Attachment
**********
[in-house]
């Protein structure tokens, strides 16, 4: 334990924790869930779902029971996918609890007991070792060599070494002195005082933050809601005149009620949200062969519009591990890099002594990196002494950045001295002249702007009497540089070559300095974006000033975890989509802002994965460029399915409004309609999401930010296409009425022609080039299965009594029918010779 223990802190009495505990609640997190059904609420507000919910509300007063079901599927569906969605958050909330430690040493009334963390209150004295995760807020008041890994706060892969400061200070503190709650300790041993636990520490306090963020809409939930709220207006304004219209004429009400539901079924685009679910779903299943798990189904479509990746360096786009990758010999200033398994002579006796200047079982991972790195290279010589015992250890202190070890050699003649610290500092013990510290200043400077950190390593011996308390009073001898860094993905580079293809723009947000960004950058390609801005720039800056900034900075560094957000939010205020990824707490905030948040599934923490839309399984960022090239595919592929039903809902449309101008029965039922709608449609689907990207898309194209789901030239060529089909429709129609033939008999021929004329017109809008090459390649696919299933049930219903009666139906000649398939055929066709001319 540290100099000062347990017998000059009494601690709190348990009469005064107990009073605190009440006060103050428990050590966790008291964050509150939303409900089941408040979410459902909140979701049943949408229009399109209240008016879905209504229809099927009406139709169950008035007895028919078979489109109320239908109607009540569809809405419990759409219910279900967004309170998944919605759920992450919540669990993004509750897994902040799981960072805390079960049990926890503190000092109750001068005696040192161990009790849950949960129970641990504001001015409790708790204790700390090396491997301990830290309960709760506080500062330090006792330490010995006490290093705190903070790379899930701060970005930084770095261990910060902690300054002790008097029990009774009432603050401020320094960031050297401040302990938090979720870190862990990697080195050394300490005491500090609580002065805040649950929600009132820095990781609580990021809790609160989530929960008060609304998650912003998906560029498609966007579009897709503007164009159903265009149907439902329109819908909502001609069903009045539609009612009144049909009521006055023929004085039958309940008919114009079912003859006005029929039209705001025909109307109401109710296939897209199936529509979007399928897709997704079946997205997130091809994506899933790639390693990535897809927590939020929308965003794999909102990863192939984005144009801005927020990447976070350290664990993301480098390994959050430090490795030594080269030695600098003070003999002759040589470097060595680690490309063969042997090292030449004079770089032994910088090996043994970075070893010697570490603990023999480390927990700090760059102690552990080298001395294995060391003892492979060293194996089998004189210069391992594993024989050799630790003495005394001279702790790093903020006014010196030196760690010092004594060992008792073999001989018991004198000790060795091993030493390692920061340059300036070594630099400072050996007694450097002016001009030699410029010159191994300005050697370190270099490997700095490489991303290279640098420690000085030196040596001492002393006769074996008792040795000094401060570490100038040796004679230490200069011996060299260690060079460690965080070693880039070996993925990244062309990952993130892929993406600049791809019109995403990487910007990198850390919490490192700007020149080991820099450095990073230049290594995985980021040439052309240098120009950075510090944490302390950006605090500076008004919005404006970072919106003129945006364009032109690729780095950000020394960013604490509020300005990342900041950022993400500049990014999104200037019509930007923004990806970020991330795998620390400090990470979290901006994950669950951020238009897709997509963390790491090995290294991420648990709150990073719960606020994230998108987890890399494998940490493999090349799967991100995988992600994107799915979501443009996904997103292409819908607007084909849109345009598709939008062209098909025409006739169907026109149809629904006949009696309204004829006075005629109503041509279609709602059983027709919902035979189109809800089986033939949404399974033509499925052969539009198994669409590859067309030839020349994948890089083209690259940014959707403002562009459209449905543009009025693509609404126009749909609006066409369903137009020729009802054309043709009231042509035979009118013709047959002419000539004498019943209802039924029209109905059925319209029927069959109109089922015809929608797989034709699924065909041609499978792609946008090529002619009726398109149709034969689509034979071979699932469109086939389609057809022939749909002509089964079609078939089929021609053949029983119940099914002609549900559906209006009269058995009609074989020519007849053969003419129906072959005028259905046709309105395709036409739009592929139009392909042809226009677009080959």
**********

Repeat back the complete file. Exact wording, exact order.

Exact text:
[in-house]
């Protein structure tokens, strides 16, 4: 334990924790869930779902029971996918609890007991070792060599070494002195005082933050809601005149009620949200062969519009591990890099002594990196002494950045001295002249702007009497540089070559300095974006000033975890989509802002994965460029399915409004309609999401930010296409009425022609080039299965009594029918010779 223990802190009495505990609640997190059904609420507000919910509300007063079901599927569906969605958050909330430690040493009334963390209150004295995760807020008041890994706060892969400061200070503190709650300790041993636990520490306090963020809409939930709220207006304004219209004429009400539901079924685009679910779903299943798990189904479509990746360096786009990758010999200033398994002579006796200047079982991972790195290279010589015992250890202190070890050699003649610290500092013990510290200043400077950190390593011996308390009073001898860094993905580079293809723009947000960004950058390609801005720039800056900034900075560094957000939010205020990824707490905030948040599934923490839309399984960022090239595919592929039903809902449309101008029965039922709608449609689907990207898309194209789901030239060529089909429709129609033939008999021929004329017109809008090459390649696919299933049930219903009666139906000649398939055929066709001319 540290100099000062347990017998000059009494601690709190348990009469005064107990009073605190009440006060103050428990050590966790008291964050509150939303409900089941408040979410459902909140979701049943949408229009399109209240008016879905209504229809099927009406139709169950008035007895028919078979489109109320239908109607009540569809809405419990759409219910279900967004309170998944919605759920992450919540669990993004509750897994902040799981960072805390079960049990926890503190000092109750001068005696040192161990009790849950949960129970641990504001001015409790708790204790700390090396491997301990830290309960709760506080500062330090006792330490010995006490290093705190903070790379899930701060970005930084770095261990910060902690300054002790008097029990009774009432603050401020320094960031050297401040302990938090979720870190862990990697080195050394300490005491500090609580002065805040649950929600009132820095990781609580990021809790609160989530929960008060609304998650912003998906560029498609966007579009897709503007164009159903265009149907439902329109819908909502001609069903009045539609009612009144049909009521006055023929004085039958309940008919114009079912003859006005029929039209705001025909109307109401109710296939897209199936529509979007399928897709997704079946997205997130091809994506899933790639390693990535897809927590939020929308965003794999909102990863192939984005144009801005927020990447976070350290664990993301480098390994959050430090490795030594080269030695600098003070003999002759040589470097060595680690490309063969042997090292030449004079770089032994910088090996043994970075070893010697570490603990023999480390927990700090760059102690552990080298001395294995060391003892492979060293194996089998004189210069391992594993024989050799630790003495005394001279702790790093903020006014010196030196760690010092004594060992008792073999001989018991004198000790060795091993030493390692920061340059300036070594630099400072050996007694450097002016001009030699410029010159191994300005050697370190270099490997700095490489991303290279640098420690000085030196040596001492002393006769074996008792040795000094401060570490100038040796004679230490200069011996060299260690060079460690965080070693880039070996993925990244062309990952993130892929993406600049791809019109995403990487910007990198850390919490490192700007020149080991820099450095990073230049290594995985980021040439052309240098120009950075510090944490302390950006605090500076008004919005404006970072919106003129945006364009032109690729780095950000020394960013604490509020300005990342900041950022993400500049990014999104200037019509930007923004990806970020991330795998620390400090990470979290901006994950669950951020238009897709997509963390790491090995290294991420648990709150990073719960606020994230998108987890890399494998940490493999090349799967991100995988992600994107799915979501443009996904997103292409819908607007084909849109345009598709939008062209098909025409006739169907026109149809629904006949009696309204004829006075005629109503041509279609709602059983027709919902035979189109809800089986033939949404399974033509499925052969539009198994669409590859067309030839020349994948890089083209690259940014959707403002562009459209449905543009009025693509609404126009749909609006066409369903137009020729009802054309043709009231042509035979009118013709047959002419000539004498019943209802039924029209109905059925319209029927069959109109089922015809929608797989034709699924065909041609499978792609946008090529002619009726398109149709034969689509034979071979699932469109086939389609057809022939749909002509089964079609078939089929021609053949029983119940099914002609549900559906209006009269058995009609074989020519007849053969003419129906072959005028259905046709309105395709036409739009592929139009392909042809226009677009080959």